Michigan Restaurant and Lodging Association Releases Roadmap to Reopen Restaurants Starting May 29

The Michigan Restaurant and Lodging Association released its Roadmap to Reopening, a step-by-step guide to navigating restaurant reintegration as COVID-19 stay home orders are expected to lift. It offers guidelines and checklists designed to put restaurateurs in a position to safely reopen operations while giving the general public confidence that they can return to restaurants.
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The MRLA released its Roadmap to Reopening to help guide restaurants as they reopen following the COVID-19 pandemic. // Stock photo

The Michigan Restaurant and Lodging Association released its Roadmap to Reopening, a step-by-step guide to navigating restaurant reintegration as COVID-19 stay home orders are expected to lift. It offers guidelines and checklists designed to put restaurateurs in a position to safely reopen operations while giving the general public confidence that they can return to restaurants.

The association has shared the roadmap with Gov. Gretchen Whitmer so she and her administration can provide restaurants across the state with necessary processes and procedures to safely reopen. The association also says it reaffirms its position that restaurants should be allowed to reopen on May 29 upon the expiration of Executive Order 2020-69.

“The Roadmap to Reopening is a thoughtful and thorough guidance for restaurant operators, incorporating the best practices of several federal agencies, relevant content from existing Executive Orders, and innovative recommendations from our involvement in the Michigan Economic Recovery Council,” says Justin Winslow, president and CEO of the association. “Knowing that half of all states have already reopened restaurant dining in some capacity, we felt the time was right to share our expertise with Gov. Whitmer so that she has every tool she needs to safely reopen restaurants on May 29.”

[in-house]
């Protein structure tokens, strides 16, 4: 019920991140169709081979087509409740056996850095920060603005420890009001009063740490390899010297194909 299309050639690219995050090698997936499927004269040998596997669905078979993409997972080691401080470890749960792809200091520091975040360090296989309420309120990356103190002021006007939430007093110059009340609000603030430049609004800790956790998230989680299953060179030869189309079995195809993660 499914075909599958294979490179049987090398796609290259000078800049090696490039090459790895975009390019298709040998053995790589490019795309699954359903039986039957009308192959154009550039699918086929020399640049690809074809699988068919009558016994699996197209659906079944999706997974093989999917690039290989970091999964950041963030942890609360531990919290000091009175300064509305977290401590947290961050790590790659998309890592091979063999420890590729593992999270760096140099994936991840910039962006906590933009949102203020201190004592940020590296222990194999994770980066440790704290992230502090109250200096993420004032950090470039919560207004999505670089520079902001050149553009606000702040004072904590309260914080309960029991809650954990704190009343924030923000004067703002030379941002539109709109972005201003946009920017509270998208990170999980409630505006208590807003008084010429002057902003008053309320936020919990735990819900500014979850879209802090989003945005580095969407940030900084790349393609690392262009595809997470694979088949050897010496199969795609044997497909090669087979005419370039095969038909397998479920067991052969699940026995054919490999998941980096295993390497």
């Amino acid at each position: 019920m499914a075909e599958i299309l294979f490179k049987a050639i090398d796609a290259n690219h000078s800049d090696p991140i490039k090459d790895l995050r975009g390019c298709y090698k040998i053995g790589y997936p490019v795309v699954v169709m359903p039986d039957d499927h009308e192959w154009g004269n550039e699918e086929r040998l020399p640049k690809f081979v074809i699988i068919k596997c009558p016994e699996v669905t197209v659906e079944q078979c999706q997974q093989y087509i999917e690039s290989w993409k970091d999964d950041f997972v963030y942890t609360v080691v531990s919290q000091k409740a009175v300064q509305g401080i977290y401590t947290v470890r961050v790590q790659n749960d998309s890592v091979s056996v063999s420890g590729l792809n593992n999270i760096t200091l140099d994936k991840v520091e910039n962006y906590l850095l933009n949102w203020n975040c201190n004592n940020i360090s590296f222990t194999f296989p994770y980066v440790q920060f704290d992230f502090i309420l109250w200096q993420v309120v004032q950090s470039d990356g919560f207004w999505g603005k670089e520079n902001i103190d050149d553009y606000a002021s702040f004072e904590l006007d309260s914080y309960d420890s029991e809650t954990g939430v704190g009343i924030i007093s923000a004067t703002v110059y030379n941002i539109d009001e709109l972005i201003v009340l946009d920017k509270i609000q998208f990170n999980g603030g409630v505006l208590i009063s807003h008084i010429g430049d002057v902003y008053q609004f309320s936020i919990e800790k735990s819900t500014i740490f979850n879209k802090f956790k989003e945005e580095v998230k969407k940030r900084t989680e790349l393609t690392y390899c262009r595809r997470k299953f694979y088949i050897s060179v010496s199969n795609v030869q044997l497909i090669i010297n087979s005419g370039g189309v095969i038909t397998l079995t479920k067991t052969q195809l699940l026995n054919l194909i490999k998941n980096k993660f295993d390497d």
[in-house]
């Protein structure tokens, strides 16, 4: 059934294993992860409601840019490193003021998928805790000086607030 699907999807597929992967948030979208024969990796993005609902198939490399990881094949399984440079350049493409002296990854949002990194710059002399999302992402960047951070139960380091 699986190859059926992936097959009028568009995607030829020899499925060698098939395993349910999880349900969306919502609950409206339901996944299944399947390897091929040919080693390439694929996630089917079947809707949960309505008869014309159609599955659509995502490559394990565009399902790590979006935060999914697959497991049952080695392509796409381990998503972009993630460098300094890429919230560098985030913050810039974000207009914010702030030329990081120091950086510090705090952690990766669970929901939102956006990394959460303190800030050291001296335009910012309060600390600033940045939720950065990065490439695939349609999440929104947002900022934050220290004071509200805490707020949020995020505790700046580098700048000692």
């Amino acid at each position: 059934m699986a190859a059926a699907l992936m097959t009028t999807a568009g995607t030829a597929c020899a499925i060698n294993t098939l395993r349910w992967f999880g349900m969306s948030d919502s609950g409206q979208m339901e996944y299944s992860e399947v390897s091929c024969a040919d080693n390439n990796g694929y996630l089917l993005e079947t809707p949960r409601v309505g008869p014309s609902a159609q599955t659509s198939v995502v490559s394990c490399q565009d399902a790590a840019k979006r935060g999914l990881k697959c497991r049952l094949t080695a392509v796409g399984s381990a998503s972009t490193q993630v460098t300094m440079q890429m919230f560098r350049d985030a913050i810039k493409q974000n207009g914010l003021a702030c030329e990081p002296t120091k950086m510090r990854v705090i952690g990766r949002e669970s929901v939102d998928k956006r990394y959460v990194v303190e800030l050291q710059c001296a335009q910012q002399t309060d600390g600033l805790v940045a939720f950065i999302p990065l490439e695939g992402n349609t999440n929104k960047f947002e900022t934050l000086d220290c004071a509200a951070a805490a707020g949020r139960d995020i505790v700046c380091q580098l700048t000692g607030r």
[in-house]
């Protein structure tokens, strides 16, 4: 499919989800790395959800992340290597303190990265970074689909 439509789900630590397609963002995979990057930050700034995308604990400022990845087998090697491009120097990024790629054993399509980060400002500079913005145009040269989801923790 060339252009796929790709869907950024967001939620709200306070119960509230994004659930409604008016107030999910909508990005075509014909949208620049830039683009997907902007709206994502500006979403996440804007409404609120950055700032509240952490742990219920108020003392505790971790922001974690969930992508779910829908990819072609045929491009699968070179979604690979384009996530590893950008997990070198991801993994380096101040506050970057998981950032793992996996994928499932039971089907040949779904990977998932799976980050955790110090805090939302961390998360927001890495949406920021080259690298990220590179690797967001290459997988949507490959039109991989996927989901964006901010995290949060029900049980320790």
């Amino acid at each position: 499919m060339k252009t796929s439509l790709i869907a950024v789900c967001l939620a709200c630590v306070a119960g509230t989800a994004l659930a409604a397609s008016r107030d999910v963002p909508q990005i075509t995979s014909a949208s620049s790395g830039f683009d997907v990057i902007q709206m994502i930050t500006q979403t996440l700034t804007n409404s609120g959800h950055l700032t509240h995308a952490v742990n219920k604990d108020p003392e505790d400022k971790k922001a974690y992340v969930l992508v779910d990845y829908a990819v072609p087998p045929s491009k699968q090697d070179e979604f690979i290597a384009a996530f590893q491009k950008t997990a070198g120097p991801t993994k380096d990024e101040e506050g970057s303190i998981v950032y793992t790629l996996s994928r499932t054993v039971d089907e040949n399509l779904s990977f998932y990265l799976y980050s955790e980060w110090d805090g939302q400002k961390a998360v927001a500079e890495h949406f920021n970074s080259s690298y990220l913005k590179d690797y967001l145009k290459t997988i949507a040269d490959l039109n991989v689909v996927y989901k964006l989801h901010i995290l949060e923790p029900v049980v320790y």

The roadmap includes health and safety guidelines, recommended operational and safety protocols for customers and employees, and tips for building customer confidence. It includes eight checklists:

  • Expand and establish cleaning procedures
  • Develop a COVID-19 response team, which is customized for small restaurants and large chains
  • Employee health and personal protection equipment requirements
  • Customer health and social distancing
  • Managing food pickup and delivery
  • Verifying third parties, guidance for working with vendors and suppliers
  • Reopening water systems for safe consumption and use
  • Menu and the supply chain

The 26-page booklet includes guidelines and resources from the Centers for Disease Control and Prevention, U.S. Food and Drug Administration, and U.S. Environmental Protection Agency, as well as insights from Whitmer’s executive orders and the Michigan Economic Recovery Committee’s protocols. It can be found here.

The Michigan restaurant industry generated $19 billion in sales in 2019 and lost about $1.2 billion in sales in April, according to the association. Since the outbreak, 249,000 restaurant employees have been furloughed or laid off in Michigan. Between March 1 and April 16, 55 percent of Michigan restaurants temporarily (53 percent) or permanently (2 percent) closed for business, representing thousands of businesses based on a total 17,557 eating and drinking locations in Michigan in 2019.

“Michigan restaurants have been decimated since their forced closure on March 16,” says Winslow. “Those that remain in business stand ready to meet or exceed the challenging, but necessary new standard procedures that will keep their guests and team members safe. These restaurateurs are Michiganders who need to be afforded that opportunity before it is too late.”

The association was founded in 1921 and represents more than 5,000 Michigan foodservice and lodging establishments. The foodservice and lodging industry employs nearly 600,000 people in Michigan and creates $40 billion in annual revenue.

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